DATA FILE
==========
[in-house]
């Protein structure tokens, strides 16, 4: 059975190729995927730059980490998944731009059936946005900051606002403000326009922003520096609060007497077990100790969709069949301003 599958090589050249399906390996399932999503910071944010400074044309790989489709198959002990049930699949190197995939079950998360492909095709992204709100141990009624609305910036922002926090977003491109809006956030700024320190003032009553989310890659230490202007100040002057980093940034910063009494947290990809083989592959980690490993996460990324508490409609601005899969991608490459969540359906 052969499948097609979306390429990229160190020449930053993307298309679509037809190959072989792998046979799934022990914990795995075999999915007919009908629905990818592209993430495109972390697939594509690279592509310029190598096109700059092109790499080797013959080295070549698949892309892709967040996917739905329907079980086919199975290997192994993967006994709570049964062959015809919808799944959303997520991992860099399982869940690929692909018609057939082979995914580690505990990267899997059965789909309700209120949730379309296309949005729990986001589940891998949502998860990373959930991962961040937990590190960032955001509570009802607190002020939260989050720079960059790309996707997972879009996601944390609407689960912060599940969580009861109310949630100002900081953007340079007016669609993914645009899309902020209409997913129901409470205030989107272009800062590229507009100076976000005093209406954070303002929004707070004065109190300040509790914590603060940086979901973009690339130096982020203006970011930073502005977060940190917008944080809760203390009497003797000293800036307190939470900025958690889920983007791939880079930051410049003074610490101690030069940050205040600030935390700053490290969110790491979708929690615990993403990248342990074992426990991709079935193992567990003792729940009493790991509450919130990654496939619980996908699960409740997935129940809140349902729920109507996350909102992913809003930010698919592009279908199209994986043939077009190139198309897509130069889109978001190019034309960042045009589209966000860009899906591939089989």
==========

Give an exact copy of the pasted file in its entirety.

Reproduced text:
[in-house]
């Protein structure tokens, strides 16, 4: 059975190729995927730059980490998944731009059936946005900051606002403000326009922003520096609060007497077990100790969709069949301003 599958090589050249399906390996399932999503910071944010400074044309790989489709198959002990049930699949190197995939079950998360492909095709992204709100141990009624609305910036922002926090977003491109809006956030700024320190003032009553989310890659230490202007100040002057980093940034910063009494947290990809083989592959980690490993996460990324508490409609601005899969991608490459969540359906 052969499948097609979306390429990229160190020449930053993307298309679509037809190959072989792998046979799934022990914990795995075999999915007919009908629905990818592209993430495109972390697939594509690279592509310029190598096109700059092109790499080797013959080295070549698949892309892709967040996917739905329907079980086919199975290997192994993967006994709570049964062959015809919808799944959303997520991992860099399982869940690929692909018609057939082979995914580690505990990267899997059965789909309700209120949730379309296309949005729990986001589940891998949502998860990373959930991962961040937990590190960032955001509570009802607190002020939260989050720079960059790309996707997972879009996601944390609407689960912060599940969580009861109310949630100002900081953007340079007016669609993914645009899309902020209409997913129901409470205030989107272009800062590229507009100076976000005093209406954070303002929004707070004065109190300040509790914590603060940086979901973009690339130096982020203006970011930073502005977060940190917008944080809760203390009497003797000293800036307190939470900025958690889920983007791939880079930051410049003074610490101690030069940050205040600030935390700053490290969110790491979708929690615990993403990248342990074992426990991709079935193992567990003792729940009493790991509450919130990654496939619980996908699960409740997935129940809140349902729920109507996350909102992913809003930010698919592009279908199209994986043939077009190139198309897509130069889109978001190019034309960042045009589209966000860009899906591939089989």